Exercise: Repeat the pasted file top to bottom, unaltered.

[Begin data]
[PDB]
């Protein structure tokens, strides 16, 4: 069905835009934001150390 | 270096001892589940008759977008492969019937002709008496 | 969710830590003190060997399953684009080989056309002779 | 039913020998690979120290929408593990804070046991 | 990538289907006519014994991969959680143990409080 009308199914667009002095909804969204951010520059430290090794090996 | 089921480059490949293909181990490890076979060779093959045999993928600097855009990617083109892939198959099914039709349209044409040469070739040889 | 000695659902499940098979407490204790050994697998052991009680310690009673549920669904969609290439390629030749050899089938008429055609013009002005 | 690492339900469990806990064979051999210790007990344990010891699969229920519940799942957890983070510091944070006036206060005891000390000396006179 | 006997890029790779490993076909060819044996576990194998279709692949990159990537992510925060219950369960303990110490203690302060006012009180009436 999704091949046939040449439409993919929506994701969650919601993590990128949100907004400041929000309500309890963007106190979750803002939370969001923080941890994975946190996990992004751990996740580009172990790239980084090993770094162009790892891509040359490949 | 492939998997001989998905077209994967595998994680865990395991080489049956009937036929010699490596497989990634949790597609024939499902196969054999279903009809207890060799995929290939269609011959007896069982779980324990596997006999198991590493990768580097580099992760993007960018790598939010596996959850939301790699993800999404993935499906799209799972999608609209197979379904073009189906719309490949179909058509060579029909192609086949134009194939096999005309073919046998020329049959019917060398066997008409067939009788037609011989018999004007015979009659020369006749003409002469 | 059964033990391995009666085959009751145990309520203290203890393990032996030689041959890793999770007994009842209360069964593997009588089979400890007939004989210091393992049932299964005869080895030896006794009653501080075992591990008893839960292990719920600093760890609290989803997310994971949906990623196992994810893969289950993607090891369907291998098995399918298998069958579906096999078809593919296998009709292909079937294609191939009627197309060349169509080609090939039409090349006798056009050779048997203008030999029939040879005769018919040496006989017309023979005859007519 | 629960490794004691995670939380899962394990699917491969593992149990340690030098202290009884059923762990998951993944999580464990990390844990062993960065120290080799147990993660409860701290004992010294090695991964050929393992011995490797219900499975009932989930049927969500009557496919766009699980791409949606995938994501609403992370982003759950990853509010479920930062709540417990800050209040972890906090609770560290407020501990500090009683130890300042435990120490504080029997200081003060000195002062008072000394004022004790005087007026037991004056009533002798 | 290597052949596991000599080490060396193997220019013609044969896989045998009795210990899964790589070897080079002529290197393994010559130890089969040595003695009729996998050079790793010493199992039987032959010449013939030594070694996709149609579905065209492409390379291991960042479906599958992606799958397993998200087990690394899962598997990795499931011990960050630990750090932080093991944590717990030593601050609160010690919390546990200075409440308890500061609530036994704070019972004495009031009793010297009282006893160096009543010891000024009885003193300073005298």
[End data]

[PDB]
């Protein structure tokens, strides 16, 4: 069905835009934001150390 | 270096001892589940008759977008492969019937002709008496 | 969710830590003190060997399953684009080989056309002779 | 039913020998690979120290929408593990804070046991 | 990538289907006519014994991969959680143990409080 009308199914667009002095909804969204951010520059430290090794090996 | 089921480059490949293909181990490890076979060779093959045999993928600097855009990617083109892939198959099914039709349209044409040469070739040889 | 000695659902499940098979407490204790050994697998052991009680310690009673549920669904969609290439390629030749050899089938008429055609013009002005 | 690492339900469990806990064979051999210790007990344990010891699969229920519940799942957890983070510091944070006036206060005891000390000396006179 | 006997890029790779490993076909060819044996576990194998279709692949990159990537992510925060219950369960303990110490203690302060006012009180009436 999704091949046939040449439409993919929506994701969650919601993590990128949100907004400041929000309500309890963007106190979750803002939370969001923080941890994975946190996990992004751990996740580009172990790239980084090993770094162009790892891509040359490949 | 492939998997001989998905077209994967595998994680865990395991080489049956009937036929010699490596497989990634949790597609024939499902196969054999279903009809207890060799995929290939269609011959007896069982779980324990596997006999198991590493990768580097580099992760993007960018790598939010596996959850939301790699993800999404993935499906799209799972999608609209197979379904073009189906719309490949179909058509060579029909192609086949134009194939096999005309073919046998020329049959019917060398066997008409067939009788037609011989018999004007015979009659020369006749003409002469 | 059964033990391995009666085959009751145990309520203290203890393990032996030689041959890793999770007994009842209360069964593997009588089979400890007939004989210091393992049932299964005869080895030896006794009653501080075992591990008893839960292990719920600093760890609290989803997310994971949906990623196992994810893969289950993607090891369907291998098995399918298998069958579906096999078809593919296998009709292909079937294609191939009627197309060349169509080609090939039409090349006798056009050779048997203008030999029939040879005769018919040496006989017309023979005859007519 | 629960490794004691995670939380899962394990699917491969593992149990340690030098202290009884059923762990998951993944999580464990990390844990062993960065120290080799147990993660409860701290004992010294090695991964050929393992011995490797219900499975009932989930049927969500009557496919766009699980791409949606995938994501609403992370982003759950990853509010479920930062709540417990800050209040972890906090609770560290407020501990500090009683130890300042435990120490504080029997200081003060000195002062008072000394004022004790005087007026037991004056009533002798 | 290597052949596991000599080490060396193997220019013609044969896989045998009795210990899964790589070897080079002529290197393994010559130890089969040595003695009729996998050079790793010493199992039987032959010449013939030594070694996709149609579905065209492409390379291991960042479906599958992606799958397993998200087990690394899962598997990795499931011990960050630990750090932080093991944590717990030593601050609160010690919390546990200075409440308890500061609530036994704070019972004495009031009793010297009282006893160096009543010891000024009885003193300073005298």